Reconciliation-Free IRT

IRT Essentials

One of the questions most frequently asked by clients during demos of the Veracity Logic IRT (IVR/IWR) system is how best to handle the problem of having to reconcile data between a study’s IRT and EDC platforms.

The answer is twofold, but simple: First, move data between the two systems in only one direction. Second, set up your study so you don’t duplicate data in the two systems.

Electronic integration between the IRT and the EDC systems should be a one-way arrow – ideally, data should be ‘pushed’ from the IRT to the EDC. Not only is this cheaper than requiring a two-way transfer of data (i.e., also ‘pulling’ from the EDC into the IRT, which can double costs), but, depending on the EDC platform being used, it may also be technologically simpler, since EDC APIs to receive data may be more available than APIs to push data.

But there are other more important – and more consistent – reasons to push from the IRT to the EDC.

For one thing, IRT data is typically available significantly earlier than EDC data. This is because many IRT processes require real time recording of data in order to get what the site needs to carry out its visit tasks – for example, to randomize a subject to a treatment group and get a kit number for a drug assignment. By contrast, visit data may languish for many days before site personnel are able to enter it into the EDC system. In terms of availability, it makes sense to push data in near-real-time from the IRT into the EDC rather than the reverse.

In order to avoid reconciliation issues, IRT data should be pushed to the EDC on a ‘read only’ basis, i.e., fields in the EDC system containing data from the IRT cannot be edited by clinical site users. Any updates that need to be done to the IRT data – for example, changes to subject demographic data – should be done only in the IRT, with the data then re-pushed to the EDC.

To further avoid the need to reconcile data, study designs should strive to eliminate any duplication of data collection in the two systems. In the ideal setup, things like basic screening and subject identifiers, stratification data, randomization IDs, visit dates and drug assignments are all collected in or generated by the IRT, then pushed over to EDC on a transactional basis so that they are already in that system when the study team goes in to record the rest of the visit data.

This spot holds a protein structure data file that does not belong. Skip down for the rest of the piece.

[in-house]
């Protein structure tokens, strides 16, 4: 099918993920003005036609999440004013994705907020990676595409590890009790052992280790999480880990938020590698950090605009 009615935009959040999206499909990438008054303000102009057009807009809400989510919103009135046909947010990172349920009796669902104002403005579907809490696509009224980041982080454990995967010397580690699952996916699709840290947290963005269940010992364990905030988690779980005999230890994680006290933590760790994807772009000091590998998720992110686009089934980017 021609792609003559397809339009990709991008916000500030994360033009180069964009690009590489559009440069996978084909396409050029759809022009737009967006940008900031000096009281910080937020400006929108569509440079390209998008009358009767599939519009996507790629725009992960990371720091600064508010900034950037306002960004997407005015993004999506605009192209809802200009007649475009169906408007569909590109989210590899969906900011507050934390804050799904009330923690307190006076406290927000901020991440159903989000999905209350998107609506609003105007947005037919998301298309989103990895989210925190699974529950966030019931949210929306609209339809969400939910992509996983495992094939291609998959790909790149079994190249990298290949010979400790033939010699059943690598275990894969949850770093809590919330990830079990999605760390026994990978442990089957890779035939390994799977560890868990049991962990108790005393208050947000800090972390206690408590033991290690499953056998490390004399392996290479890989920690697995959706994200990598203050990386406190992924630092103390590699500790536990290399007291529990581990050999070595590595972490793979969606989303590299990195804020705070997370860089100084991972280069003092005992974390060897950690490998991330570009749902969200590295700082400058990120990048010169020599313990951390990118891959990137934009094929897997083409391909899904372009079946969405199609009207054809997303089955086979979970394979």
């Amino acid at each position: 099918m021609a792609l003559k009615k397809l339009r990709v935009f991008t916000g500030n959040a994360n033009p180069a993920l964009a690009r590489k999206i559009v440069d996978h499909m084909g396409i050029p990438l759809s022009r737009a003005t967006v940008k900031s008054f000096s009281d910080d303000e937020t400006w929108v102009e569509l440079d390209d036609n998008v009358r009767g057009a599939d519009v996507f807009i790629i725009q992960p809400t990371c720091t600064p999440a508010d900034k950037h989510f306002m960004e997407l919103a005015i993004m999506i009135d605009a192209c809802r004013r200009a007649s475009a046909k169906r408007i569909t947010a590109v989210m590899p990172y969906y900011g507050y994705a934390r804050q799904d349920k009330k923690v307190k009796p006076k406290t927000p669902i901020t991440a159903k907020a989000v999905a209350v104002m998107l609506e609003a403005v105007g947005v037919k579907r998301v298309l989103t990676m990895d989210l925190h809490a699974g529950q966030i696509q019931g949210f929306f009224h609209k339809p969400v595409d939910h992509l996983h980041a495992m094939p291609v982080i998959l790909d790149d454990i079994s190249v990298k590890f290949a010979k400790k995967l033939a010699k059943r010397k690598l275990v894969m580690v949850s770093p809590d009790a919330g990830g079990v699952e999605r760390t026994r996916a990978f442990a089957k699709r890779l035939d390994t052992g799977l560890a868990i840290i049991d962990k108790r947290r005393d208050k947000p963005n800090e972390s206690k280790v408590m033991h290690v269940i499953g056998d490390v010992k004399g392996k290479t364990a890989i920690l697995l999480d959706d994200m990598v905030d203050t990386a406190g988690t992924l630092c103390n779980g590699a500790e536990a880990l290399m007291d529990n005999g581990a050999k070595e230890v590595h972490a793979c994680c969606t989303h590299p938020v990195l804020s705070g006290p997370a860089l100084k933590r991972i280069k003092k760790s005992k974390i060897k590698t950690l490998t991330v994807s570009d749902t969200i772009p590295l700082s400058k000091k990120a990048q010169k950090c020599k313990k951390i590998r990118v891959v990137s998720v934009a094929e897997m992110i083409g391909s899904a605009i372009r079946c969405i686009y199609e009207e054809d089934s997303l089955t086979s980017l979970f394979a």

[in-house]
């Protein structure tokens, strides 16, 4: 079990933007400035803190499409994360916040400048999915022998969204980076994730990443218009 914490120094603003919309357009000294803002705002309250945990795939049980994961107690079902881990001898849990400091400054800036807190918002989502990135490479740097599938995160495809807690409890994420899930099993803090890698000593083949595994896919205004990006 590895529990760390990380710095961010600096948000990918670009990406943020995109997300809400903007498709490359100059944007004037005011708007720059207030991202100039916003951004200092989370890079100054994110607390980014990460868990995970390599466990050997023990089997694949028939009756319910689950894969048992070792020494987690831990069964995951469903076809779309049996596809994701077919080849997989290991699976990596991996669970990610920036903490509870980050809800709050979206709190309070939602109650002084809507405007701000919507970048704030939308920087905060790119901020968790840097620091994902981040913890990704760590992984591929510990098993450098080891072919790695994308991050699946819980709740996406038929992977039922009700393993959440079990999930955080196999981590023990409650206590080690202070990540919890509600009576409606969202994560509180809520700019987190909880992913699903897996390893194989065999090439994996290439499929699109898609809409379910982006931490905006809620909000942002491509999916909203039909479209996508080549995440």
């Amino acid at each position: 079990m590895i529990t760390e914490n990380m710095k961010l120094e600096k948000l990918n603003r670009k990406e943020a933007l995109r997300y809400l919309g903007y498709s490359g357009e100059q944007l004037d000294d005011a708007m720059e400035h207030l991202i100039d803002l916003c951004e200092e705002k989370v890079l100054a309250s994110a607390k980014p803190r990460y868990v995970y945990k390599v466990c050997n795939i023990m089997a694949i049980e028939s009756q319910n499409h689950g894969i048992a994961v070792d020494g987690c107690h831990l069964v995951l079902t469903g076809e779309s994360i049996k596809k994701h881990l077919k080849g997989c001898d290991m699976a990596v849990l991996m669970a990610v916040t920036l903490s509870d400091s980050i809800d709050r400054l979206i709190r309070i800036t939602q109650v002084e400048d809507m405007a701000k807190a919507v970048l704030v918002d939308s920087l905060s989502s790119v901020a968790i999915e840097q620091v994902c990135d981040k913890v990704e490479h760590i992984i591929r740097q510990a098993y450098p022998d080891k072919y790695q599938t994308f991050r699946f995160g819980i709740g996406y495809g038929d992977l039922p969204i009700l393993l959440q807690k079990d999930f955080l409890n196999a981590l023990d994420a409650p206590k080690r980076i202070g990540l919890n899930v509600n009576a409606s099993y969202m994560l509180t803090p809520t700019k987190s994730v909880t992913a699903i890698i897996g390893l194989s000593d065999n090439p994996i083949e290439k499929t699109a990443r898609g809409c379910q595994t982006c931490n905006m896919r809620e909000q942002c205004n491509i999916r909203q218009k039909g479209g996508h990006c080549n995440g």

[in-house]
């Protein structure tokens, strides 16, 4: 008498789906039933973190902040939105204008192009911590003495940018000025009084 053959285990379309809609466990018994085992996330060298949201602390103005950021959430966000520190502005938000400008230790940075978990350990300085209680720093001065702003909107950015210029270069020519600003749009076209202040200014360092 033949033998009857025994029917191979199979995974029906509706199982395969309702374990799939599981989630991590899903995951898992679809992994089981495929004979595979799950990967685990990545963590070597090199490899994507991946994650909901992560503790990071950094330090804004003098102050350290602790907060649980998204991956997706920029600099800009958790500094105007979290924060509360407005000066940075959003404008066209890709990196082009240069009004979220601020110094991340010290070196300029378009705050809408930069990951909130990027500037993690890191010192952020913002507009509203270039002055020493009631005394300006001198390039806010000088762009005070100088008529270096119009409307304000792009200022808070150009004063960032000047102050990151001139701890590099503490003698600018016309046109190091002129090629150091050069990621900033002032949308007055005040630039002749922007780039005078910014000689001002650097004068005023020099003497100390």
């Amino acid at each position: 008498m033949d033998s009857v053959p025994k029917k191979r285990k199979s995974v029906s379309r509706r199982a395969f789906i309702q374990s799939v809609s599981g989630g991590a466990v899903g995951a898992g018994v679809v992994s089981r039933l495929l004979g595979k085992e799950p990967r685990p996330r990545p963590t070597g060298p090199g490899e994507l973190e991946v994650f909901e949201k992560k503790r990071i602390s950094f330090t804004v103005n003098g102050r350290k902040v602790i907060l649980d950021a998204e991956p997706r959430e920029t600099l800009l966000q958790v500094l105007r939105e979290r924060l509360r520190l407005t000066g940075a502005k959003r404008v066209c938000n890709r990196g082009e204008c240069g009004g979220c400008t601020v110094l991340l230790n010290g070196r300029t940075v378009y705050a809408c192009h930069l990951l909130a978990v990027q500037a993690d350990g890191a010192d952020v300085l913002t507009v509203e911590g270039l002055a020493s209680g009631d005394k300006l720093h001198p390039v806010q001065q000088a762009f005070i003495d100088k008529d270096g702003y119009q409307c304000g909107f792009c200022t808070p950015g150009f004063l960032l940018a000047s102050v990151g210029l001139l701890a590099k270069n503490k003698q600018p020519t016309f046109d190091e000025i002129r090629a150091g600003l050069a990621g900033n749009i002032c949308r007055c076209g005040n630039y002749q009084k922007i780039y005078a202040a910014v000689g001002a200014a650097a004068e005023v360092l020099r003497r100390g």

It is not recommended that data like inclusion/exclusion or informed consent information be captured in the IRT; rather the result of the site’s inclusion/exclusion assessment should simply determine whether the subject will be screened (in the IRT) at all. The actual inclusion/exclusion and informed consent information will reside only in the EDC. 

There has been some recent movement by clinical teams toward trying to capture more information in the IRT than is practically advisable in order to have the data electronically available sooner. Or at least that is the argument posed.

For example, an IRT system could easily be set up to require that certain visit values normally captured in the eCRF be recorded in the IRT in order for a randomization ID to be granted by the system. This would ‘force’ entry of the visit values earlier. The time consuming and costly business of reconciliation between platforms would, however, argue against also capturing that information in the eCRF. Yet not to do so would result in an uncharacteristically fractured eCRF data record for the patient, and the rich editing power of the EDC could, accordingly, be compromised.

To sum up the reasoning, project teams looking to avoid these kinds of conundrums should carefully consider, during study startup, the potential consequences of each data point requested to reside in the IRT.

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